But it didn't take long for Marv to fly solo, cranking out old-time tunes, polkas and waltzes. A couple of his favorites are "The Barbara Polka" and "A Mighty Pretty Waltz." Once a month, he added, there's a jam session solely devoted to gospel songs such as "There's Power in the Blood," "In the Garden" and "Precious Memories."

"I am limited in the sense that on a button accordion there are only three keys -- G, C and F," Marv said. "If you want another set of keys, you have to get another accordion. If you see someone reaching down to change accordions, that's because they're switching keys."

To keep track of his repertoire, Marv has compiled a play list now numbering somewhere between 150 and 200 songs.

"I keep track of where and when I played a song so I don't repeat it," he noted. "I know many guys who will play the same thing over and over again."

As a result of attending the Texas jam sessions, the Luinenburgs have both become acquainted with many people in their park and neighboring communities.

"You learn to know a lot of people, and people start to look for you," Marv said. "In our park itself, we're just like one big happy family."

While jam sessions kept Marv's musical fingers busy throughout the winter months, when the Luinenburgs returned to Worthington for the warm-weather months, there was no such outlet for his talents. Then Marv and Geneva attended a performance by the South Dakota Old Time Fiddlers group in Pipestone.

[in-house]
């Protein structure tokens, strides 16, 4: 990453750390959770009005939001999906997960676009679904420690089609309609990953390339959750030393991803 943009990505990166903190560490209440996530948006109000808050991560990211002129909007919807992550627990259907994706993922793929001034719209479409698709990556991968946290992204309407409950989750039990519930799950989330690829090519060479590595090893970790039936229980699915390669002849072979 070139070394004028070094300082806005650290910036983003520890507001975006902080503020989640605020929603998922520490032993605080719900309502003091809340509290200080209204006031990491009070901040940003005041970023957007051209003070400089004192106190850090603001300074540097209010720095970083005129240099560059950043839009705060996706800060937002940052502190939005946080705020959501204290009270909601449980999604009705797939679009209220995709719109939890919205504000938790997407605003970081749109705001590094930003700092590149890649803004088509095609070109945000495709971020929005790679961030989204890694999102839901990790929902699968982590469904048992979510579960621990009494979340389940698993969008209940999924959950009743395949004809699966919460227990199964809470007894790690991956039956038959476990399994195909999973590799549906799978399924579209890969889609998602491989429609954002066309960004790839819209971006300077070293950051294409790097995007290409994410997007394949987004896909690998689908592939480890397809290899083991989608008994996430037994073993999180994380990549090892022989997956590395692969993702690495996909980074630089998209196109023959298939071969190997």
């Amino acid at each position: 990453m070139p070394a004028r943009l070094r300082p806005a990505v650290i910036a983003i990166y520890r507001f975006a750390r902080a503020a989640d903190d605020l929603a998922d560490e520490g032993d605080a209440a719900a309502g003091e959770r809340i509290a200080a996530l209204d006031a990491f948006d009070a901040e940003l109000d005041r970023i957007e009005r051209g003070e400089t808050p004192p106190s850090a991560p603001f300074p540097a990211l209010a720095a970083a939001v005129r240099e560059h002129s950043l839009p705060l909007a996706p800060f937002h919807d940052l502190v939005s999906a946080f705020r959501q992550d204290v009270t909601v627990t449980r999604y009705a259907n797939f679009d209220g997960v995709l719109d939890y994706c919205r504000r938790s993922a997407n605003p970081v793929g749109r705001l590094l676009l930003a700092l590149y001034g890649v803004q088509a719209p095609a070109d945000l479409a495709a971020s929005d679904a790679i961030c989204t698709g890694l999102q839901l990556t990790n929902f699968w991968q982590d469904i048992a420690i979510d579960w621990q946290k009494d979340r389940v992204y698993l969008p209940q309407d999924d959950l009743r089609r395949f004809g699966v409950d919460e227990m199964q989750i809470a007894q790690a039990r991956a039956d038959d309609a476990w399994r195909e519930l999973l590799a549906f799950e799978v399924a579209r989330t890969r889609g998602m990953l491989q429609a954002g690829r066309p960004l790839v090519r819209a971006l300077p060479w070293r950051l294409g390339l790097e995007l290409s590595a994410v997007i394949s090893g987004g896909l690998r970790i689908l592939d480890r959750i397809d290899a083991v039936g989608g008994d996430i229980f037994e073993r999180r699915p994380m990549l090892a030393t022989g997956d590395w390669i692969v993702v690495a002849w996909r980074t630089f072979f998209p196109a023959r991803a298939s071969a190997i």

"I had heard of them on the radio, and we've got a niece who lives up by Pipestone, so we went up and listened, and then I went up and talked to some of the guys in the grop," Marv said.

Marv was encouraged by what he heard and eagerly took a schedule of the group's events.

"Right away (the leader) said, 'The one thing we don't need is a professional.'" Marv recounted. "In other words, he was saying, 'We're just ordinary people doing this because we enjoy it.'"

The Old Time Fiddlers gigs have taken the Luinenburgs to venues around the region, including Sioux Falls, Madison, Freeman and Flandreau in South Dakota; Hawarden, Iowa; and Pipestone and Lake Benton. Most recently, Marv took third place in the accordion button division of the South Dakota Old Time Fiddle Contest in Yankton, S.D. The event is the culmination of the group's event season, drawing musicians of all ages to compete on the old-time instruments.

"The talent some of those kids have got," said Marv, shaking his head in amazement, then lamenting, "If I'd started at a younger age, I'd have been much better."

But as Marv picks up one of his accordions and begins to pump out a tune, it's evident that the instrument has become more than just a hobby for the retired farmer. It's now become a way of life and a passion that fills many hours for both he and Geneva -- hours filled with music.

"You know what they say: When you're retired, you get up in the morning with nothing to do, and when you go to bed at night, you're only half done," Marv said.

Beth Rickers

Beth Rickers is the veteran in the newspaper staff with 25 years as the Daily Globe's Features Editor. Interests include cooking, traveling and beer tasting and making with her home-brewing husband, Bryan. She writes an Area Voices blog called Lagniappe, which is a Creole term that means "a little something extra." It can be found at